IRIN.

But Bartcham added: “We want peace and that is why we have accepted
President Deby’s invitation to come to N’djamena to sign the ceasefire
agreement.”

Ahmad Allami, an adviser of Chadian President Idriss Deby who has acted as
a mediator in several rounds of peace talks with all three rebel movements
in Darfur, said the NMRD were a force to be taken seriously.

He estimated that the movement had about 1,000 fighters on the ground.

“Contrary to what has been said, the NMRD do represent something in Darfur
as they managed to prompt a number of Sudanese refugees to return to
Sudan,” Allami told IRIN.

A western diplomat based in N’Djamena also cautioned that the breakaway
rebel movement should not be dismissed too lightly. “Our indications are
that the NMRD should not be under-estimated since a sizeable part of JEM’s
military capacity appears to be under their control,” he told IRIN.

But as far as JEM itself is concerned, the NMRD is just a stooge of the
authorities in Khartoum.

“This group belongs to the Sudanese government.It is very strange that the
government negotiates with itself,” said Mohamed Ahmed Tugod, a JEM
negotiator at the currently suspended peace talks in Abuja.

The conflict in Darfur erupted in February 2003 when rebels in the
territory, which was traditionally a key recruiting ground for the army,
took up arms against the government.

Since then, the United Nations estimates that tens of thousands of people
have been killed in fighting or have died from hunger and disease.

Nearly a third of the territory’s six million inhabitants have been forced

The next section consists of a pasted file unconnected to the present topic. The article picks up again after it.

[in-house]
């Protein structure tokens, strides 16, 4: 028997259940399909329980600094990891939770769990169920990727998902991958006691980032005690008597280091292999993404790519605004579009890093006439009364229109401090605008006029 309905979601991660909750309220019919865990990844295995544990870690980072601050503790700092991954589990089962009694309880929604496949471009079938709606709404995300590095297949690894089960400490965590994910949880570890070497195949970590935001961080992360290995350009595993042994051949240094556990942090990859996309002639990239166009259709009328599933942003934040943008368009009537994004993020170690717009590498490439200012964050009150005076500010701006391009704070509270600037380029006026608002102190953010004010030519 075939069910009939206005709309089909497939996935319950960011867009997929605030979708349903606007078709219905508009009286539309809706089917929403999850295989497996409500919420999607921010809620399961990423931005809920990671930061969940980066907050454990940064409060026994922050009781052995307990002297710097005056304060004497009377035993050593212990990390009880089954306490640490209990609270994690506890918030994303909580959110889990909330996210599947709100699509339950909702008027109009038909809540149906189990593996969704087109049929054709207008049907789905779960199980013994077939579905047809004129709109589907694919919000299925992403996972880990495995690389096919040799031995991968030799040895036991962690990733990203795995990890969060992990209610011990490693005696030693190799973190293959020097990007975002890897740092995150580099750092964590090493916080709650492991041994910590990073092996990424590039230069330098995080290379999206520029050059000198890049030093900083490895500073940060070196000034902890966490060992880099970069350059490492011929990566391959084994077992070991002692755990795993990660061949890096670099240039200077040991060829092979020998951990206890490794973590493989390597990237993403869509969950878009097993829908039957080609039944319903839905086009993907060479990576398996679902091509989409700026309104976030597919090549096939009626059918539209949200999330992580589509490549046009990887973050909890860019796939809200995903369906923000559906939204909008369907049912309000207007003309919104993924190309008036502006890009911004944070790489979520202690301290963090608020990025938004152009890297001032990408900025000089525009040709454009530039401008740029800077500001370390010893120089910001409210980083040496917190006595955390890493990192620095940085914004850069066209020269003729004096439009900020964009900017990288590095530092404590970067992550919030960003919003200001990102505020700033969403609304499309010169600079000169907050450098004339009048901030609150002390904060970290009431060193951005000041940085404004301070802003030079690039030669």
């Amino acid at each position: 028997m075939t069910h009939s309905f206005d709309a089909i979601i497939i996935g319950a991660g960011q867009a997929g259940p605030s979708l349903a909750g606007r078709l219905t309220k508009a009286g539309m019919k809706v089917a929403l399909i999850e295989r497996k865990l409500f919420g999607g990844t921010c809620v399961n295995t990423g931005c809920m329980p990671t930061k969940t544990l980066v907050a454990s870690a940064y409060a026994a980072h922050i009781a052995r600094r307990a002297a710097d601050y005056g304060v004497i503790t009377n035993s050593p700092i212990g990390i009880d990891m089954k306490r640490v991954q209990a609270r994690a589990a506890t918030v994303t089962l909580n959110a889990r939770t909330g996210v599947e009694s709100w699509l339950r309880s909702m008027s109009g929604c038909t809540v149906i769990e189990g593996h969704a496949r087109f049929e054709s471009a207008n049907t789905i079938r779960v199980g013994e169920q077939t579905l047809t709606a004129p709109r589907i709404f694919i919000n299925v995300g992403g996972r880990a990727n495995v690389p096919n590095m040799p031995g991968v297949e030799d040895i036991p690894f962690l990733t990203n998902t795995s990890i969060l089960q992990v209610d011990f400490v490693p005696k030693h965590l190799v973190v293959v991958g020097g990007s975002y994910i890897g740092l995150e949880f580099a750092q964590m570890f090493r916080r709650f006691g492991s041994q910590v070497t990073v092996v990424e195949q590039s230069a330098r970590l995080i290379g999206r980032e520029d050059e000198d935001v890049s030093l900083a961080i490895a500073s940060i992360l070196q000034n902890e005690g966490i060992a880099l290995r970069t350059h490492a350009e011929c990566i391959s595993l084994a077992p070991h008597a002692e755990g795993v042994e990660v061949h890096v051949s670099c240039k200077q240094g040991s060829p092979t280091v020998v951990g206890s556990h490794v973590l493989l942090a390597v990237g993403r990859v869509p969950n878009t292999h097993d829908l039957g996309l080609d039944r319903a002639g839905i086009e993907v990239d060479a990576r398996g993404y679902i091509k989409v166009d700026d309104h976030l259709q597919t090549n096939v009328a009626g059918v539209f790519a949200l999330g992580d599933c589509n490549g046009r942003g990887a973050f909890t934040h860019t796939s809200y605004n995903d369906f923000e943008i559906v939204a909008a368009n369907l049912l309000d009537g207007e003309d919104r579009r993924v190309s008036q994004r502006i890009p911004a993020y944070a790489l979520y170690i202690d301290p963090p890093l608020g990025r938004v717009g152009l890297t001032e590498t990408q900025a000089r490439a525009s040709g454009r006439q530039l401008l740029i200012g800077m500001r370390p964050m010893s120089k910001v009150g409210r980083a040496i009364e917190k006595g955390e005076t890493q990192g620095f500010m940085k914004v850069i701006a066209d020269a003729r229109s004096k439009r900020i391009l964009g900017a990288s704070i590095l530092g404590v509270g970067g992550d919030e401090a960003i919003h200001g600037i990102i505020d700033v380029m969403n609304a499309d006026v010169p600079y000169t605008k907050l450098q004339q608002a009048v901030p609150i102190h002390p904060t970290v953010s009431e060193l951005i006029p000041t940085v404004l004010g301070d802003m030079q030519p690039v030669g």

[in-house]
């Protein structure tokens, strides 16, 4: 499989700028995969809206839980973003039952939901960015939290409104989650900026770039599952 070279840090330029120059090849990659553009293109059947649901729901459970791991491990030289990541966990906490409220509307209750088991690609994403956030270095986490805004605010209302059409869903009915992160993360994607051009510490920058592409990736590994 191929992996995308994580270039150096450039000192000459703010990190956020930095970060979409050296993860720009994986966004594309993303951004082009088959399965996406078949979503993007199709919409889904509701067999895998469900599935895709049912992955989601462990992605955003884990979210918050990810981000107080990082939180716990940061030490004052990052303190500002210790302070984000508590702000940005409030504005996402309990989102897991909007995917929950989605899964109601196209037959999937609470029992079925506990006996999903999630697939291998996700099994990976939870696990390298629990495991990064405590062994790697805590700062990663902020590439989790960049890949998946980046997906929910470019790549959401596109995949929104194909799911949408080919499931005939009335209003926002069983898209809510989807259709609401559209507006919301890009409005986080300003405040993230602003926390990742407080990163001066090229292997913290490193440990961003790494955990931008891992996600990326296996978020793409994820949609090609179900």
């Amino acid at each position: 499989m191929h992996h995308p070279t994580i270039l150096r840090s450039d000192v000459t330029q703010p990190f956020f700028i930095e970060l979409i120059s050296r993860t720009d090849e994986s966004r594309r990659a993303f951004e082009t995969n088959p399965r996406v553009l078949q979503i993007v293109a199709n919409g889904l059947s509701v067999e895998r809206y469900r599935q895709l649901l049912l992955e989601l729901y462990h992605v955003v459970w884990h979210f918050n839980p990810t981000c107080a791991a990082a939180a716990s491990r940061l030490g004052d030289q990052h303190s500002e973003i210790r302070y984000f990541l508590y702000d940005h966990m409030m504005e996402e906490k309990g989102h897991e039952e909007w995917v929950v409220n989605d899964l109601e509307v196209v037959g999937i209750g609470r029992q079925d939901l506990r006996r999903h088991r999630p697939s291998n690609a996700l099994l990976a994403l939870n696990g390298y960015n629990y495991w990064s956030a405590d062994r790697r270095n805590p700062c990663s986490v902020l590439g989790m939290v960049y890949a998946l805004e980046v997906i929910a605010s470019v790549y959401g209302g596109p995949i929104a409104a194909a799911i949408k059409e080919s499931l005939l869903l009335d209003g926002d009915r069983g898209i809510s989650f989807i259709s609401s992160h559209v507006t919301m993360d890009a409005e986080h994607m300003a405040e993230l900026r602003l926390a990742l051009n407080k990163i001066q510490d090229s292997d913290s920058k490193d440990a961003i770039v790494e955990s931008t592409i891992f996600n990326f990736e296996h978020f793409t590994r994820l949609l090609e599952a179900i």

to leave their homes, mainly as a result of raids on black African
villages by Arab nomads grouped in the pro-government Janjawid militia
movement.

The United Nations estimates that 1.65 million are internally displaced. A
further 200,000 have fled to Chad.

Briefing the UN Security Council on Tuesday this week, Jan Pronk, the
United Nations special envoy to Sudan, made no reference to the NMRD as a
player in the Darfur conflict.

But he warned that security situation was still bad, the humanitarian
situation was poor and the region was still in a political stalemate.

Pronk accused the rival factions in Darfur of rearming and pointed to a
recent increase in banditry and looting. He also drew attention to the
recent spread of armed conflict to the neighbouring province of Khordofan.

And the UN envoy was dismissive of all agreements signed so far to bring
an end to the fighting.

“Talks between the parties on Darfur have not yielded concrete results or
much narrowing of the gap on the issues concerned,” Pronk said. “Despite
regular statements to the contrary, the parties have yet to commit in
practice to the implementation of the humanitarian ceasefire (agreed in
April 2004).”

However, hinting at the need to include other groups besides the SLA and
JEM in the political dialogue, Pronk said: “It would be useful to start
thinking of including tribal leaders in finding political solutions even
before reconciliation has taken place. That may include tribes that so far
were beyond control by the government or by the rebel movements and were
fighting to protect their own interests.”

Could that perhaps point to a role for the NMRD in the overall negotiating
process?

Allami, the Chadian mediator, also advised that the peacebrokers in Darfur
should cast their net wider.

“We should involve all the political and military forces in a definitive
and global settlement of the crisis in Darfur,” he told IRIN.